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Re: The hammer drops (on Canadian cabotage)

Postby The Dieselduck » Wed Jul 25, 2012 7:43 am

The latest waiver has been granted to the MCT Stockhorn (Petronav and Valero) by Canadian authorities… she is allowed to trade in Canada until the 30 of July. So long WJ Moore, McCleary’s Spirit, it’s been fun…. RIP

On the bright side, I get to go home this weekend, see my family.
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Re: The hammer drops (on Canadian cabotage)

Postby JollyJack » Wed Jul 25, 2012 11:11 am

Something strange here Martin, when I check Canadian Registry, I get:

Vessel Listing
There are no records matching your criteria:

Click the Back button to refine your search.


Vessel Name starts with: McClearys Spirit

and:

Vessel Listing
There are no records matching your criteria:

Click the Back button to refine your search.


Vessel Name starts with: William J Moore


From http://wwwapps.tc.gc.ca/Saf-Sec-Sur/4/v ... spx?lang=e
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Re: The hammer drops (on Canadian cabotage)

Postby The Dieselduck » Wed Jul 25, 2012 11:53 am

try

Official Number
343910
Vessel Name
WILLIAM J. MOORE

and

Official Number
822797
Vessel Name
MCCLEARY'S SPIRIT

TC search feature is bassackwards
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Re: The hammer drops (on Canadian cabotage)

Postby JollyJack » Wed Jul 25, 2012 6:10 pm

I see the situation now, it's a barge, not a tanker. Cabotage is for a tanker, not a barge.

http://wwwapps.tc.gc.ca/Saf-Sec-Sur/4/v ... pid=822797

Official Number 822797
Vessel Name MCCLEARY'S SPIRIT
Former Vessel Name LE VENT
IMO Number 8967424
Hull Number-
Year Built 1969
Year Rebuilt 2001
Port of Registry HAMILTON
Registry Date 2001-01-17
Certificate Expires 2014-10-31
Vessel Type BARGE
Gross Tonnage 6888 t
Net Tonnage 4185 t
Construction Type WELDED
Construction Material STEEL
Vessel Length 115.80 m
Vessel Breadth 19.30 m
Vessel Depth 12.25 m
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Re: The hammer drops (on Canadian cabotage)

Postby The Dieselduck » Wed Jul 25, 2012 7:07 pm

Its an Articulated Tug and Barge unit (ATB) both tug and barge are mated, a well use technique south of the border, among other places, but of course Transport Canada is unable to class them as such.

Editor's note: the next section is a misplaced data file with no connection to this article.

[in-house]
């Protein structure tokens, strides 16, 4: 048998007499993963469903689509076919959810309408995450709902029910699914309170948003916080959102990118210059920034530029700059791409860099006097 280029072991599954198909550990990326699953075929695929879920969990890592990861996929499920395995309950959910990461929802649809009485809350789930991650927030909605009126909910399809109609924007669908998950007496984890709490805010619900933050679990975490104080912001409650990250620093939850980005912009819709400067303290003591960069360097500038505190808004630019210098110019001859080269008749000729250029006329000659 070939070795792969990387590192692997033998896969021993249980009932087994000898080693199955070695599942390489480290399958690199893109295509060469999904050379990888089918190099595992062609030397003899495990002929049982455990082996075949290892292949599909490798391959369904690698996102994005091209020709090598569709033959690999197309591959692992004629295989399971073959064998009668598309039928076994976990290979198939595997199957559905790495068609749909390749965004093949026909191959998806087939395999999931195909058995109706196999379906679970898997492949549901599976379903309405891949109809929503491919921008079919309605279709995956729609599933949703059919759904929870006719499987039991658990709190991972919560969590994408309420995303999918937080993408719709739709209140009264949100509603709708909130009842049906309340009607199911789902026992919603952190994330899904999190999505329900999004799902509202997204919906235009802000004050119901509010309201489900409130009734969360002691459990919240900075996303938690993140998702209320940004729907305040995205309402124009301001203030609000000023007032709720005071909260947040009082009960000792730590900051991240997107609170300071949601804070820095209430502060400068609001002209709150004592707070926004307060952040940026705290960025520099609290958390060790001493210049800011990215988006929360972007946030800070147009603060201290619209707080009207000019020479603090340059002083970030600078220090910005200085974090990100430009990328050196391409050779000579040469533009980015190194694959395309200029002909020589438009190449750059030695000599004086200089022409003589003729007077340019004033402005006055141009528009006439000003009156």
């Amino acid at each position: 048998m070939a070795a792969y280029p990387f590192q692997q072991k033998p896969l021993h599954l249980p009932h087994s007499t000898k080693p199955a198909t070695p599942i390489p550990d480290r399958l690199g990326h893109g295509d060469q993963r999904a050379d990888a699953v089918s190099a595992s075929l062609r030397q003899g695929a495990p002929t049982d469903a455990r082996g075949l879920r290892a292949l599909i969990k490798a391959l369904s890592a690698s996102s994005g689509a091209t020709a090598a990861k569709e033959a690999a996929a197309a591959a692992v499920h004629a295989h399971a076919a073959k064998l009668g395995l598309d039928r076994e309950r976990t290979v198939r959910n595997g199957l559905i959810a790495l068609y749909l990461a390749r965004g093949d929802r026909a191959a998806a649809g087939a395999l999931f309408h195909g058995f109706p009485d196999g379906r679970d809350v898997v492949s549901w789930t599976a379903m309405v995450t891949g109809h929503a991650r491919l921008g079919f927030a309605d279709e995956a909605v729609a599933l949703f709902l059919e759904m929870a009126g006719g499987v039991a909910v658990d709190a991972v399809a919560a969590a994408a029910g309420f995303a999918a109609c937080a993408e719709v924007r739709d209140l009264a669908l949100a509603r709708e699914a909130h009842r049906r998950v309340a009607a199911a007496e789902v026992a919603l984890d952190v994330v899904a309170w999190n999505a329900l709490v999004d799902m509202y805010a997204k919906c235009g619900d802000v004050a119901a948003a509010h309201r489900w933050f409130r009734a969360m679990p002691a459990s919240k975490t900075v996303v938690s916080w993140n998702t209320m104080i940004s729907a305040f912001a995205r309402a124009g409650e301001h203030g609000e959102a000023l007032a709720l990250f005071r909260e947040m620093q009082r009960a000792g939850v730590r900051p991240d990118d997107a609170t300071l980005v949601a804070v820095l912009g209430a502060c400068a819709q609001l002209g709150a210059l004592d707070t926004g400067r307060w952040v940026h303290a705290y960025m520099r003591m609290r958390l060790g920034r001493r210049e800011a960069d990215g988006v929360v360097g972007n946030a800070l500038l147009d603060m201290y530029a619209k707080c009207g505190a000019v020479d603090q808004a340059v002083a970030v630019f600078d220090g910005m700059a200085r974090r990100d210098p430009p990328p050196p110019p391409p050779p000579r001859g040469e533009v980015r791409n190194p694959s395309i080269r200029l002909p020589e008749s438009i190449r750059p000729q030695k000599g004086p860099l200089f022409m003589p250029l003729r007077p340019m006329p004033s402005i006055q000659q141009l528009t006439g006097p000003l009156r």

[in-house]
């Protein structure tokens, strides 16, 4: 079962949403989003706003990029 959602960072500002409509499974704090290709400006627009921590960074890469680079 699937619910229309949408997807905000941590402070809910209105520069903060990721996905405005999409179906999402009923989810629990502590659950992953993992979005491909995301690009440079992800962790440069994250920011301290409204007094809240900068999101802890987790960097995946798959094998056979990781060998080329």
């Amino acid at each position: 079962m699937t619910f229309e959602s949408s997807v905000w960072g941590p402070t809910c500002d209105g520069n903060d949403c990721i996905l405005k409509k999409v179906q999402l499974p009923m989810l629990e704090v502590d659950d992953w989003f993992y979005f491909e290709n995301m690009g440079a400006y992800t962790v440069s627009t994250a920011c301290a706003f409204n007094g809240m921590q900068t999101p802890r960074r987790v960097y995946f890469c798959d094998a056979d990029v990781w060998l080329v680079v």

The unit is well known in the St Lawrence area as one of the largest, by capacity, product tanker, or yes, tank barge.
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Re: The hammer drops (on Canadian cabotage)

Postby Big Pete » Wed Jul 25, 2012 11:15 pm

Sorry to hear your bad news Martin.
Hope you get a good redundancy package to support your family while you job hunt.
Take heart, their are plenty of jobs out here, as you know there are Canadians working over here in the North Sea and Worldwide with various Foreign companies, Globalisation is a two way street, we have to get out there, in the World wide jobs market, and justify our perceived higher costs by proving our ability to operate ships more safely and more economicals (and more honestly) than the competition. A lot of the problem is the Income Tax and social Security charges that our Governments take from us and our employers. In the UK people on the minimum wage pay 20% income Tax & 12 % National Insurance and employers pay, I think 13% National insturance out of the Gross pay. So it costs UK employers $ 113 to give us $ 68 and the Government takes $ 45.
People from low Tax countries can work for a lower Gross pay, take home more cash and many live in Countries where they can afford huge houses and employ several servants, while most of us have to send our spouses / partners out to work to pay the mortgage.
I know that in the Filipines a Second Enginerr's pay on a British ship is the same as their Prime Ministers Official salary, and at home they have a lifestyle that I could not attain. Captains and Chief Engineers live in the same neighbourhoods as Cabinet Ministers.
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Re: The hammer drops (on Canadian cabotage)

Postby The Dieselduck » Thu Jul 26, 2012 4:49 am

Thanks Pete for the reply, I am not worried about work, but no, there is no severance package. There is plenty of work "luckily", one thing however is that my pay will definitely go down, and yes my wife will eventually have to work outside the home to pay our usury charges.

What I am most surprised about is the lack of response to my various outreach on this issue. It has made me wonder why? Why do people care so little, what I'm I missing?

I am not sad that my boat is not working, at over 40 years old she should be retired. But what I am concerned about is that such a fundamental ship type, a tanker, can be so easily imported into Cabotage trade within Canada. This to me is a trend setter. I've worked very hard to get where I am as a Canadian, I pay exorbitant taxes, much like the ones you mentioned in your post, the one thing I did have is the ability to make more money in our domestic market than deep sea. I would take deep sea any day, newer ships, more professional, but the reality is that we get no tax relief like the UK for seagoing.

With this action, and the lack of response to it from the Owner, the Managers, the Unions, Government, and even the crew itself, it leads me to believe there is nothing here for a decent future as a professional seafarer. I have no choice but to think that moving out of Canada is the best alternative. Why the fuck would I stay here pay these ridiculous taxes and housing costs, and make less money than a store manager at McDonald's (because we now compete with international tonnage pay rates, where they don't pay taxes. It sure would be nice to have a big house in the Philippines, with servants, jazuss that would be nice.